With much of the eastern seaboard is at risk of flooding, power outages, and massive property damage, from Hurricane Sandy, 9 states have already declaring a state of emergency.
In preparing for a disaster like Hurricane Sandy, most hospitals and healthcare providers based their primary emergency preparedness plan on defending in place, where supplies, resources and contingency plans will allow critical services to continue. This could include cancelling outpatient services and elective surgeries; stocking up on food, water, and emergency generator fuel and rescheduling staff to assure 24 hour coverage until the disaster event ends.
East Coast hospitals have had the better part of a week to prepare for the effects of this monster storm, but it is impossible to prepare for every contingency. Undoubtedly, there will be situations that will develop that can still result in a hospital having to evacuate some, if not all, patients if their resources are insufficient to handle what this storm can deliver.
Preparation is only one component of an emergency preparedness plan. It should be no mystery, to health care providers, that once the storm has subsided, the implementation of a sound recovery plan will be the next integral part of any overall health care emergency preparedness plan. When properly implemented, a disaster recovery plan will assure a higher probability of an acceptable level of percentage of recovery to pre-disaster service levels.
In a community disaster, hospitals can rely on outside response such as local authorities and community first responders and agencies such as FEMA, US Department of Health and Human Services, the American Red Cross or the Army National Guard to assist. However the degree to which these agencies can assist is diluted when a disaster involves not only entire communities but neighboring communities and entire states. That assistance is for the initial phase of response and seldom contributes to the long-term, individual health care facility recovery efforts. Once the event ends, the health care facility is left to put the pieces back together.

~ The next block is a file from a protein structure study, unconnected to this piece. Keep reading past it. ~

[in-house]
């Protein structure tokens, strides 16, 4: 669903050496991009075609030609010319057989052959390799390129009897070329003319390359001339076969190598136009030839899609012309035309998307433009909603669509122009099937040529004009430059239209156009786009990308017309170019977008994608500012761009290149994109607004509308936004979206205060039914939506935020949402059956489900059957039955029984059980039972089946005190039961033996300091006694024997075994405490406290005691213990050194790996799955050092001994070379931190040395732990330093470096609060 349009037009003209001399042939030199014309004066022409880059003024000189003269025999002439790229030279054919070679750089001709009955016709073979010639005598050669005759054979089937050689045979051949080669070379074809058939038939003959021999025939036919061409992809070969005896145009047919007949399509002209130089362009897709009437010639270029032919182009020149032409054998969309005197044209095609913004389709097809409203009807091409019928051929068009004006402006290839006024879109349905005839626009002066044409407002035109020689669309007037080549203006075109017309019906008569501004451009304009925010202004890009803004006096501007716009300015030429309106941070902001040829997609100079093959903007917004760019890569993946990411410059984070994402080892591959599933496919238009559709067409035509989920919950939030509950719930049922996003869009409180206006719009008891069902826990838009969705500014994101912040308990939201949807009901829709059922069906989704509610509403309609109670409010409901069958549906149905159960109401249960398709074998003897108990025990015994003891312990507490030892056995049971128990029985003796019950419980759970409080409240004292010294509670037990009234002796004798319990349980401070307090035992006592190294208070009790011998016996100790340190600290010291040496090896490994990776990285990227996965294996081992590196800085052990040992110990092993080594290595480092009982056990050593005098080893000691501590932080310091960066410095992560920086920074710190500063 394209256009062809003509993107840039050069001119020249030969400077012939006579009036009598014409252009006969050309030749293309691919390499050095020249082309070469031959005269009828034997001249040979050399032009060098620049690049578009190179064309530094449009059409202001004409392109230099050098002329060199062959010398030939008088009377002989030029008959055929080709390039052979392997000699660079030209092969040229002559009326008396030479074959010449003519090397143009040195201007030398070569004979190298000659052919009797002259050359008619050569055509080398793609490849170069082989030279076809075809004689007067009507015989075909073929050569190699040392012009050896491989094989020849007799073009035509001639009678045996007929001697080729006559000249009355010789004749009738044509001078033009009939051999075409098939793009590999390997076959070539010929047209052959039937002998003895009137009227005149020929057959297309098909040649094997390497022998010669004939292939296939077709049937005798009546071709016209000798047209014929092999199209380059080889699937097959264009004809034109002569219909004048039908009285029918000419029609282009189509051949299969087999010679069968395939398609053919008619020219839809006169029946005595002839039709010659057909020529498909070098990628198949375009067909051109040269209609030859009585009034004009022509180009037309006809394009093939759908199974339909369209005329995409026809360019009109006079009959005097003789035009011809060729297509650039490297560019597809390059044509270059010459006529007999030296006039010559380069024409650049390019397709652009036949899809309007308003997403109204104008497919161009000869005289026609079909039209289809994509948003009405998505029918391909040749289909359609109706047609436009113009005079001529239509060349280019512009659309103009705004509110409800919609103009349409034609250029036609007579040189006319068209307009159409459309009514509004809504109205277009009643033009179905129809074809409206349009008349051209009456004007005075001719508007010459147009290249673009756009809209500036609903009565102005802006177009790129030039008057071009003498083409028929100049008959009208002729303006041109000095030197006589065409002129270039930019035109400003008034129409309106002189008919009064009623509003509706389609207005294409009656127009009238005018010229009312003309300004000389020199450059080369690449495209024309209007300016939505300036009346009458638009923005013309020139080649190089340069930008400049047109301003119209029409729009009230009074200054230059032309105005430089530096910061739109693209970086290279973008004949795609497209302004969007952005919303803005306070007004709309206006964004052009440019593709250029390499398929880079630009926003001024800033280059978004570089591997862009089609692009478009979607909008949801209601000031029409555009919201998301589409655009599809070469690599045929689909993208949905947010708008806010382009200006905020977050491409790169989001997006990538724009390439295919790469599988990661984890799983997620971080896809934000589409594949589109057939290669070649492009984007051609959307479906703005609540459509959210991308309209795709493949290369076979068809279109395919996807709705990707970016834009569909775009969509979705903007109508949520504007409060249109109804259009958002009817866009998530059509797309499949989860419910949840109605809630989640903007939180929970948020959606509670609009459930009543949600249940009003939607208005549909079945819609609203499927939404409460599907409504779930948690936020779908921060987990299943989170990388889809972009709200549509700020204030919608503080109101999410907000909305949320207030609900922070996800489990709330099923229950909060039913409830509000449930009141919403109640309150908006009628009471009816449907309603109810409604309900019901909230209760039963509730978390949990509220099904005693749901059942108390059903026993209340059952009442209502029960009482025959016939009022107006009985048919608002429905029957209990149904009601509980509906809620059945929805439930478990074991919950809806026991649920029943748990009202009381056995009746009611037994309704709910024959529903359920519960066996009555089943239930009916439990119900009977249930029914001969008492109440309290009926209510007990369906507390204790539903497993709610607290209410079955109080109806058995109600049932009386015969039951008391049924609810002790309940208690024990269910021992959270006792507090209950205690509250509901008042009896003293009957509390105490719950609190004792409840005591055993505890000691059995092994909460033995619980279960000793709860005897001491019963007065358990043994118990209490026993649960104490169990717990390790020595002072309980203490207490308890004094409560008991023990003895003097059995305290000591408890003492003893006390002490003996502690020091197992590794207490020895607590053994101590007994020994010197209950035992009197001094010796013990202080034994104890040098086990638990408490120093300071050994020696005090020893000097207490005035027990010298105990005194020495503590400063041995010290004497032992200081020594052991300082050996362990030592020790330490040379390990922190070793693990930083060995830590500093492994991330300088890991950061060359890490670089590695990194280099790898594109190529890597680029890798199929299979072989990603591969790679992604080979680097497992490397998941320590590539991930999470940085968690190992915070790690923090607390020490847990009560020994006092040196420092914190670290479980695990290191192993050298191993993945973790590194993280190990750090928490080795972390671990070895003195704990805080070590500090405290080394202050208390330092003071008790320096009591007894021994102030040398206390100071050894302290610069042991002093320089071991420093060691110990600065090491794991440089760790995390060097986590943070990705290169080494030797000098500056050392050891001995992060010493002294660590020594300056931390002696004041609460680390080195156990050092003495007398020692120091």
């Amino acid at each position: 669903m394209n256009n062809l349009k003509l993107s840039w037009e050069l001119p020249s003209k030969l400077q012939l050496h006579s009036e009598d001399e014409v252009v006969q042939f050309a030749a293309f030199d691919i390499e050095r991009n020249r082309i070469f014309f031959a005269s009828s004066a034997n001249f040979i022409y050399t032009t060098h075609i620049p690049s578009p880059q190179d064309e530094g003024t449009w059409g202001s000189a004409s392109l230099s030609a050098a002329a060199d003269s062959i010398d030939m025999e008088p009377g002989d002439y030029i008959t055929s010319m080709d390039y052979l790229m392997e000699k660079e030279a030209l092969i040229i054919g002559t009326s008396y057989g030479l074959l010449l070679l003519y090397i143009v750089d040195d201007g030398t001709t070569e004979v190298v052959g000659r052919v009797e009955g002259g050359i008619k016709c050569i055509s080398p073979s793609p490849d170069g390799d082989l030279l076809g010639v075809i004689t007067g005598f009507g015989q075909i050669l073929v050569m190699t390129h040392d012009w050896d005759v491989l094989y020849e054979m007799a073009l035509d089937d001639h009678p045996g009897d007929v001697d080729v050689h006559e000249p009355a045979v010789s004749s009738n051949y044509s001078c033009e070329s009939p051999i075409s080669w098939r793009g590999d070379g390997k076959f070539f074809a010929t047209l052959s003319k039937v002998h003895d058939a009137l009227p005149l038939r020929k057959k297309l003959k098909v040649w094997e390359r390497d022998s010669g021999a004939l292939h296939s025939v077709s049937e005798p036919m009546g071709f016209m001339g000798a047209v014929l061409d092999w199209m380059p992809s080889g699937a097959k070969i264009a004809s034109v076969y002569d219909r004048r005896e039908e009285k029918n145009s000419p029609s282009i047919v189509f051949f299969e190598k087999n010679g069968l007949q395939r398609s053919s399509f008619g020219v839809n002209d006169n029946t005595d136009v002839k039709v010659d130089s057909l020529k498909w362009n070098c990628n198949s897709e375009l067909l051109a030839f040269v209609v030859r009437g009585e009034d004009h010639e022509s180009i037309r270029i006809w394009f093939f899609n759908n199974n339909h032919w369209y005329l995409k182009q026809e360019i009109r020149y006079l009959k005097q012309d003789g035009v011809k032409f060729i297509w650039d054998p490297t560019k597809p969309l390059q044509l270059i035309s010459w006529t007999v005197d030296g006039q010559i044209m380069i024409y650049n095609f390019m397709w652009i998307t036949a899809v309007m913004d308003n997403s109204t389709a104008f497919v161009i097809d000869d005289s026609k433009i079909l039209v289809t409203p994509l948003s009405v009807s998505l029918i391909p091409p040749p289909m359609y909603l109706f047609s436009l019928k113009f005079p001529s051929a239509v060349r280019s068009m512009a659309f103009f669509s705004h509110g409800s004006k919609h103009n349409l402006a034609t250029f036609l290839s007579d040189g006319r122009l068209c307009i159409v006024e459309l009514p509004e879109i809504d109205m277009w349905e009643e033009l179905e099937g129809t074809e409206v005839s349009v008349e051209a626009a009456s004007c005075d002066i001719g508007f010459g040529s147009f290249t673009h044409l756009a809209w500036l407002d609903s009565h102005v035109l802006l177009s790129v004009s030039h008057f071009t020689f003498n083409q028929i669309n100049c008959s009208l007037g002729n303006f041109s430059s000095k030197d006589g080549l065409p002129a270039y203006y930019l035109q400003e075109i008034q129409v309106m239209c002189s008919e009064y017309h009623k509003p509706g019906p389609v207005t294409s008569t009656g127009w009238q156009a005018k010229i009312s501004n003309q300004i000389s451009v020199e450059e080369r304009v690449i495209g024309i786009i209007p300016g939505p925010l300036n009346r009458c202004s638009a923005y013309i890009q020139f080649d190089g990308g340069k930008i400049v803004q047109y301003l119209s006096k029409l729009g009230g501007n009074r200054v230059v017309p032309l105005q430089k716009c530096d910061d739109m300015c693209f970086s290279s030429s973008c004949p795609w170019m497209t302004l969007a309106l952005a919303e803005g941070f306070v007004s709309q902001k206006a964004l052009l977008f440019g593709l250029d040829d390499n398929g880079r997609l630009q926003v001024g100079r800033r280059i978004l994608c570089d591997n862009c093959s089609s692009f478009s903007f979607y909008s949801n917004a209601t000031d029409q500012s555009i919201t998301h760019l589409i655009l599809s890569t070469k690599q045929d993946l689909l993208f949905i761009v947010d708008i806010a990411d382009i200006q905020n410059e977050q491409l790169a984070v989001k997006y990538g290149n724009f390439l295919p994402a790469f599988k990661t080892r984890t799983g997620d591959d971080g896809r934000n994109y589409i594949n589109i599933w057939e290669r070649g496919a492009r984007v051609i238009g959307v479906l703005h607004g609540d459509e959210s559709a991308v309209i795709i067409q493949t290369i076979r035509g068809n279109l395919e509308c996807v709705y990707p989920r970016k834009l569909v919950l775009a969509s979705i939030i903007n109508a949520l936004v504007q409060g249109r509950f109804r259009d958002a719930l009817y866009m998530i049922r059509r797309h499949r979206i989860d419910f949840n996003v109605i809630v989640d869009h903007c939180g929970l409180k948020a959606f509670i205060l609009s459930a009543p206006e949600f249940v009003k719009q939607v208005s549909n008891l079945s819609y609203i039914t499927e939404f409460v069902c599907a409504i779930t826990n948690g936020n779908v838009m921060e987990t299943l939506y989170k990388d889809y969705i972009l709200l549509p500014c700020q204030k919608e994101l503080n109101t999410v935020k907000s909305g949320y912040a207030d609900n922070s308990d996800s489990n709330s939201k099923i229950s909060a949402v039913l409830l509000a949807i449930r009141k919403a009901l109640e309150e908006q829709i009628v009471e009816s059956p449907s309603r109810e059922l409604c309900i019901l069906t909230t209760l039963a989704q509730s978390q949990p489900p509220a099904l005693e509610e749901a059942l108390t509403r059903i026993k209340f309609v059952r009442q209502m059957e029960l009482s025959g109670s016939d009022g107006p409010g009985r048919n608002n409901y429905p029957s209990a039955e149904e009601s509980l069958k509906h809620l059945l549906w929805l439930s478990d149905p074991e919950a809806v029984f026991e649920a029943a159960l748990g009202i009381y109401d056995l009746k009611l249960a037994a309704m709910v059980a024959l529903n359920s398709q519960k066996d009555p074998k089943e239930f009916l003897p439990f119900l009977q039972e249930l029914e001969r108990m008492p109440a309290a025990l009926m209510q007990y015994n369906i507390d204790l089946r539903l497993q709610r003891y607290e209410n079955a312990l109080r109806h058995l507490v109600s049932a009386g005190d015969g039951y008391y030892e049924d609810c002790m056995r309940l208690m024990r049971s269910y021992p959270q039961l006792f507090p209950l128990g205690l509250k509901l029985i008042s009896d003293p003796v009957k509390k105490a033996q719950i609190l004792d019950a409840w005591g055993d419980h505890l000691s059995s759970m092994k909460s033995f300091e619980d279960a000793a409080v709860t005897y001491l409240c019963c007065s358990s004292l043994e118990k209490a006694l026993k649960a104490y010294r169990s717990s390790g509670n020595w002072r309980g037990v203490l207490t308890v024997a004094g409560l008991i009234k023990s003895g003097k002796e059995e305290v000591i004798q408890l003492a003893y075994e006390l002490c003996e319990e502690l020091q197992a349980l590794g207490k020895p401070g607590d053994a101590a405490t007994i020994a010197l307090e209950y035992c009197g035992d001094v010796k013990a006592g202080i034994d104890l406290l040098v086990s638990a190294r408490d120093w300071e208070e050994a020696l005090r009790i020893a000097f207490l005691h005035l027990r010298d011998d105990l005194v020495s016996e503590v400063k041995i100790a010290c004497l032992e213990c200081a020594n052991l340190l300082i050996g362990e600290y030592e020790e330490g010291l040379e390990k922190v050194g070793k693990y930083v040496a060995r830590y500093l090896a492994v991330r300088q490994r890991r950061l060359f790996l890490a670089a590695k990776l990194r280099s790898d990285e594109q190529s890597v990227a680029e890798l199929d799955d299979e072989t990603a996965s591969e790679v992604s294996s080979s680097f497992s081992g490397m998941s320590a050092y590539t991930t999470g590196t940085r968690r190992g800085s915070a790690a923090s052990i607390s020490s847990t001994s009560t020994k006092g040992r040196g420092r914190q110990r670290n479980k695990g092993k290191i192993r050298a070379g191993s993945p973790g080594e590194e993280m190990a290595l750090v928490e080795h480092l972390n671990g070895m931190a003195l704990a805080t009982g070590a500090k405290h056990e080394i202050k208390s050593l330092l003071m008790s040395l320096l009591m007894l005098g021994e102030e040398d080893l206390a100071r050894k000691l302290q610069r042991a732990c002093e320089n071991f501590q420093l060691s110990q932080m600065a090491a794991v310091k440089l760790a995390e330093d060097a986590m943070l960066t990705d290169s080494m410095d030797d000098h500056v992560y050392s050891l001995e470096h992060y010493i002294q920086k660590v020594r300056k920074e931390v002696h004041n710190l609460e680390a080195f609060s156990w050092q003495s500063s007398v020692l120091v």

Recovering from a true event may entail the utilization of resources and supplies not normally part of the daily hospital’s or health care facilities business routines, or not utilized or needed prior to the disaster. Depending upon the extent of the disaster, recovery often requires the involvement of risk management; insurance carriers; managing staff activities, such as arranging transportation, stress debriefing; and logistics of moving and securing critical supplies, to mention only a few. Full recovery will only be realized once the service levels and physical plant conditions are back to pre-disaster levels.
The mystery in disaster recovery is that you never know what to expect or what will be expected. Each department in a hospital or health care facility should have its own specific recovery plan, or that mystery will remain unsolved.
Recovery can take many forms, including but not limited to:
- implementing structured contractual agreements with outside contractors or suppliers to prioritize each department’s needs
- replacing equipment, chemicals and supplies
- rebuilding a facility
- submitting and processing damage and flood insurance claims
- removing contaminated materials
- replacing floor and wall coverings
- converting even temporarily to manual systems
- cash advances to employees who do not have access to direct deposit funds when local banking is impacted
- drying flood soaked walls
- preventing or removing mold as a result of flooding (not necessarily covered by insurance companies)
- long-term rental of emergency equipment
Following a disaster hospitals, clinics and physician offices can expect a surge of chronically ill patients. According to Linda Landesman, MD, author of Public Health Management of Disasters: The Practice Guide, as quoted in an article in Medscape Medical News; “People lose their medicine, or it gets wet,” “They lose power, and there goes the medicine in their refrigerator.” They lose their canes, their glasses, their dentures, and the list goes on. Exposure to the elements can exacerbate medical conditions.
Physicians in private practice may have to consider “postponing some of their noncritical appointments so they have the capacity to see the emergency walk-ins” in the days or weeks following a disaster.
A disaster recovery plan is a matter of due diligence to assure continuation of the critical service levels, related to direct and indirect patient care.
Additional information: FEMA, US Department of Health and Human Services, American Red Cross, Army National Guard
Sources: Wikipedia Org; Medscape Medical News; Assuring a Safe Environment for Patients, Employees and Visitors: Preparing Healthcare Organizations for Emergency Response, 2003, MS Thesis, by J. Douglas Roill; FEMA